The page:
Climate change further improved the requirements on transportation infrastructure and urban infrastructure. Increasing extreme weather further increases the likelihood in the destruction of these facilities, resulting the new growth of related industries. The blizzard in early 2008 in China was an extreme weather event that covered to 20 provinces (autonomous regions), resulting in the closure of more than a dozen airports, many highways, and the Beijing–Guangzhou Railway. Weather events such as these lead to logistics problems, higher consumer prices, and the emergence of other social instabilities.

4.6.2 Energy Production and Consumption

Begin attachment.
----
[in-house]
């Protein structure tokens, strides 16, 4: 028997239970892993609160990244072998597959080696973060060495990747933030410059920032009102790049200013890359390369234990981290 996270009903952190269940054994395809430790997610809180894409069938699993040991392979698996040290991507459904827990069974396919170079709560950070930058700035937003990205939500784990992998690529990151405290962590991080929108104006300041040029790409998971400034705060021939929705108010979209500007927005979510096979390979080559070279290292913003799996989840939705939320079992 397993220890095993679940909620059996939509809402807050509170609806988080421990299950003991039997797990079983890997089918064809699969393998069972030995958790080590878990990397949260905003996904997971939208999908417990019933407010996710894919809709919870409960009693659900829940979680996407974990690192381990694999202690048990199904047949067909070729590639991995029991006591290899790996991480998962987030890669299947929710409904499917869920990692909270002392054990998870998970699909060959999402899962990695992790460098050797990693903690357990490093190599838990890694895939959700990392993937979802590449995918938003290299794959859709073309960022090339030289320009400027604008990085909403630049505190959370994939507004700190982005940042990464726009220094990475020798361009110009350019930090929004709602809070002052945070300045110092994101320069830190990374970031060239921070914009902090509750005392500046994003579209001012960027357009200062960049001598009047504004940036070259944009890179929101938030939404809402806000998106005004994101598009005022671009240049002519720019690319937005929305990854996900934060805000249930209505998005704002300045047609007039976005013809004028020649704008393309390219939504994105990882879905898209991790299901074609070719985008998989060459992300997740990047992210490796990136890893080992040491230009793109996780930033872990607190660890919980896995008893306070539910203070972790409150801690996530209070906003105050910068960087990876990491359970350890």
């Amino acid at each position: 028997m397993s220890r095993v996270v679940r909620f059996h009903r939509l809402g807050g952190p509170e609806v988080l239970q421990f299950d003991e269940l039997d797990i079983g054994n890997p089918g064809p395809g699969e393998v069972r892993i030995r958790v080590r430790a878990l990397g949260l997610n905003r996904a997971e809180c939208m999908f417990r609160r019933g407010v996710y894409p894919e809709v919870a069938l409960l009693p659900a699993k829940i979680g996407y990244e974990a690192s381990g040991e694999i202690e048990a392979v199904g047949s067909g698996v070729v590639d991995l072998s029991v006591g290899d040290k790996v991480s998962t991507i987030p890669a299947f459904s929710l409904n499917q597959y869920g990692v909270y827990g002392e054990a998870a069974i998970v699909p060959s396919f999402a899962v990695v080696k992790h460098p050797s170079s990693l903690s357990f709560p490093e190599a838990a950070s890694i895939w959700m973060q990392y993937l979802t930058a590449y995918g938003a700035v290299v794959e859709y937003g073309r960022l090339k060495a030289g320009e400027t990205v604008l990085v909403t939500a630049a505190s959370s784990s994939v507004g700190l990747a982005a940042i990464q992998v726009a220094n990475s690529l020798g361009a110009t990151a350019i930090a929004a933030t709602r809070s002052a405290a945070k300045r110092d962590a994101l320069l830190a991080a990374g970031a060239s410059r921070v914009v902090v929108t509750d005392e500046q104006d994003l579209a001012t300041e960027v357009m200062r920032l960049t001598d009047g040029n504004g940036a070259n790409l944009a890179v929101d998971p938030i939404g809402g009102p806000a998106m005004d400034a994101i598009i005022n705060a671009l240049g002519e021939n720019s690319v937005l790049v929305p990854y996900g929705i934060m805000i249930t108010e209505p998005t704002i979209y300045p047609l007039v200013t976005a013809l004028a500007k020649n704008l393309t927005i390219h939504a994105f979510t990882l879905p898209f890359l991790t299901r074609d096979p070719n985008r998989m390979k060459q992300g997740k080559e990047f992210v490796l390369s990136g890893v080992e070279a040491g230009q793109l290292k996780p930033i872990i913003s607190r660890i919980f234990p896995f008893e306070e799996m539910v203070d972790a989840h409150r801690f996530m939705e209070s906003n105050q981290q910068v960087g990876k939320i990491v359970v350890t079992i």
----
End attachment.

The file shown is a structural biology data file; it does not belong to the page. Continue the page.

Energy consumption has significantly changed with climate warming. Energy consumption for cooling has increased, while energy consumption for heating in winter has decreased. Irrespective of climate change, population, per capita housing area, the increasing proportion of urban households has air conditioners inevitably increases growing residential cooling energy consumption. Studies on the energy consumption in major cities in Xinjiang Province in the past 40 years suggest that the number of days requiring heating has significantly declined, while the number of days requiring cooling has significantly increased. Climate models are predicting that the average global air temperature will rise by 1.4–5.8 °C by the end of the twenty-first century. The temperature in Xinjiang, especially the winter temperature, is projected to continue to rise. The cooling energy demand in hot season in most of the cities of Xinjiang is projected to continue increase, and heating energy demand in cold season is projected to continue to decrease.